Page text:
HAVANA — This country reached a tipping point in 2006. It wasn’t any one event in particular, but according to Cuba’s Office of National Statistics, the island’s population of 11.2 million stopped growing that year, and dipped slightly. And it has been falling ever since.
Cuba’s population is projected to decrease by 100,000 by 2025, and the arithmetic behind that decline is a simple matter of subtraction: More and more Cubans are leaving the island, and Cuban mothers are having fewer children. The country’s fertility rate of 1.4 children per woman ranks as the lowest in Latin America.
The statistics highlight a risky demographic experiment that has been developing here for years.
While Cuba’s socialist health care system takes good care of the elderly and has prolonged life expectancy rates, the island’s lousy economy — squeezed by U.S. trade sanctions and its own inefficiencies — is driving young people to emigrate, while limiting family size.
As a result, senior citizens will be one of the fast-growing sectors of Cuba’s population in the coming decades. Life expectancy in Cuba is now 75 years for men and 79 for women, roughly on par with the United States, where those figures are 75 and 80, respectively, according to United Nations statistics. By 2025, according a recent article on the topic in Cuba’s communist newspaper Granma, 26 percent of Cubans will be 60 or older — the highest percentage of seniors in Latin America.
This, according to Granma, should be viewed as a success, rather than a burden: “Analysts agree that the aging of country’s population shouldn’t be seen as a negative thing, but as an achievement of the political, economic, and social systems that provide longer lives and better quality of life.”
Cuba’s health care system provides generally high-quality care for free, and government social workers organize exercise groups and other activities for Cuban seniors. Their morning calisthenics sessions are a common sight in Havana’s parks.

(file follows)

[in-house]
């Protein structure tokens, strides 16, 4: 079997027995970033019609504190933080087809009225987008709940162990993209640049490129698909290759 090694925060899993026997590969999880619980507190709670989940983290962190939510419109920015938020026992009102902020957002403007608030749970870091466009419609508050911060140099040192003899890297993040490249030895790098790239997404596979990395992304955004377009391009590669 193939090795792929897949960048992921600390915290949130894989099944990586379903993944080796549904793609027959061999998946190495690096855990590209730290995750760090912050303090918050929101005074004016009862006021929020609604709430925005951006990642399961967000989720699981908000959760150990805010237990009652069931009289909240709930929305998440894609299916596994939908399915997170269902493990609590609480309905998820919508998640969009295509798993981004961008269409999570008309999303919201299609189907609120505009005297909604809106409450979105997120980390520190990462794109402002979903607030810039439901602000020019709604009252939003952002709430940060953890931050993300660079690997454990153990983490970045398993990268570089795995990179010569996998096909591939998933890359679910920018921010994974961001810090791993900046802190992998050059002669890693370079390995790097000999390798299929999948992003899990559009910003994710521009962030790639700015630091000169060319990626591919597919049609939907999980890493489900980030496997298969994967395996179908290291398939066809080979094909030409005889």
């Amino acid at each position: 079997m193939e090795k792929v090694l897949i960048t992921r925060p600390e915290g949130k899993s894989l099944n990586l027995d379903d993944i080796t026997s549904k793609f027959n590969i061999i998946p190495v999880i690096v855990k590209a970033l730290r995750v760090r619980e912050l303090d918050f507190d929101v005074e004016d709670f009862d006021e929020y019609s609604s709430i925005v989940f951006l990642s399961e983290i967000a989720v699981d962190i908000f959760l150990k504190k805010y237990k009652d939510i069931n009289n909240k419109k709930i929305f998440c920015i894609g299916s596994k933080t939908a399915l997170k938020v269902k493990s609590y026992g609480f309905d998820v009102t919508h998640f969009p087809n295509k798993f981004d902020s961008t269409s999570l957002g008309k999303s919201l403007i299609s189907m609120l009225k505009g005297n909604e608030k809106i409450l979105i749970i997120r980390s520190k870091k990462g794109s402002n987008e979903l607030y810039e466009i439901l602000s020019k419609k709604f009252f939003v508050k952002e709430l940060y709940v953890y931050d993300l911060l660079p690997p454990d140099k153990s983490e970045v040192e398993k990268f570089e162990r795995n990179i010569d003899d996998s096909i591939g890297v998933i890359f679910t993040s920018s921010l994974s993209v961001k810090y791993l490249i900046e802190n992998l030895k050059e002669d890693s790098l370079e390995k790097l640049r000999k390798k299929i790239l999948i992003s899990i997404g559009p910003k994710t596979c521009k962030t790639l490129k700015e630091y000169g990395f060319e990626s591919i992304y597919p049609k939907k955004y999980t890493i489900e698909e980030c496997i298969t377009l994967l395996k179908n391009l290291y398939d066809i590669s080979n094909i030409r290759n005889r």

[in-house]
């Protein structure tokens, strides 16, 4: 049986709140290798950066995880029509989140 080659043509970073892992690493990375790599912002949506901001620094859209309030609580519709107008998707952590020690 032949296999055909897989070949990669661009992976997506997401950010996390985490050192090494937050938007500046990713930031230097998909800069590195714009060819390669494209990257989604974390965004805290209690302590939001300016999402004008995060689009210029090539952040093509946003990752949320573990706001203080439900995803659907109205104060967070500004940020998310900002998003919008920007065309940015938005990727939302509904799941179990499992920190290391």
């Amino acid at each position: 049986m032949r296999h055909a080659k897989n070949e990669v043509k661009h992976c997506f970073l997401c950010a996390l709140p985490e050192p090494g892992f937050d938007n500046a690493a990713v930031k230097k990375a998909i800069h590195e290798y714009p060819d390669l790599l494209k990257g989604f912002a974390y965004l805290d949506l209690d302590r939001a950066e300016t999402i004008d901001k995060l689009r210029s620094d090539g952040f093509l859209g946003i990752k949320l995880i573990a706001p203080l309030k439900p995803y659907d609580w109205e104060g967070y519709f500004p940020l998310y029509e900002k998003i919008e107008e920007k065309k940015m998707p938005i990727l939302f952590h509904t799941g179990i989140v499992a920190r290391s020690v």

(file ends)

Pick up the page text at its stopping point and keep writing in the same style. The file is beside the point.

But the presence of many elderly Cubans selling goods on the streets or doing odd jobs is a reminder that Cuba’s pension and social security system fails to provide for many who reach retirement age here.
“I’ve got no other choice,” said Antonio, an 80-year-old retired butcher selling plastic bags, cigarettes and government-rationed toothpaste at an outdoor market in one of the capital’s more run-down neighborhoods. He said his social security payment from the government was 200 pesos a month, or about $9. “It’s not enough to live on,” said Antonio, fanning himself with a piece of cardboard on a sweltering morning.
The 200 pesos didn’t last him a week, he said. “A pound of lemons is 10 pesos,” he said. “A mango costs 7 pesos. A papaya is 15.”
Under Cuba’s socialist system, Antonio’s housing, utilities and other basic needs are all subsidized by the government. But with the island’s population declining, there will be fewer working-age adults whose labor can support such a system in the future.
Cuban families are generally small, partly as a result of the country’s low wages and persistent housing shortages. But the social and cultural advancements of Cuban women in recent decades are another reason that the island’s birthrate is on par with that of many European countries. Birth control and abortion services are free and widely available, and despite generous maternity benefits, many Cuban women are professionals who choose to delay childbirth.
Women accounted for 65.6 percent of the island’s professional and technical workers in 2007, according Cuba’s state-run media.
Concerned by these demographic trends, the Cuban government has created a task force to promote larger families, but unlike some European countries with similar programs, it can’t afford to offer much in the way of material incentives.
Then there is the other major drain on the island’s workforce: An increasing number of Cubans, many of them young people, are leaving.
The number of Cubans who emigrated in 2008 reached 36,903, according to Cuba’s National Statistics Office, the highest one-year total since the 1994 rafter crisis.
The actual figure may be even higher, as some 49,500 Cuban immigrants became U.S. permanent residents last year, and significant numbers of Cubans are also going to Spain and other Latin American countries. So many Cubans have arrived in Ecuador recently that the country changed its laws to screen out the fraudulent marriage arrangements that have been used by thousands to gain residency there.
The brain drain of many of the country’s best-educated and most productive workers is a phenomenon Fidel Castro has likened to “brain theft,” and the government tries to stem the process by requiring Cubans to apply for permission to travel outside the country. But with the island’s anemic economy further weakened by the global recession, the outflow is likely to continue.
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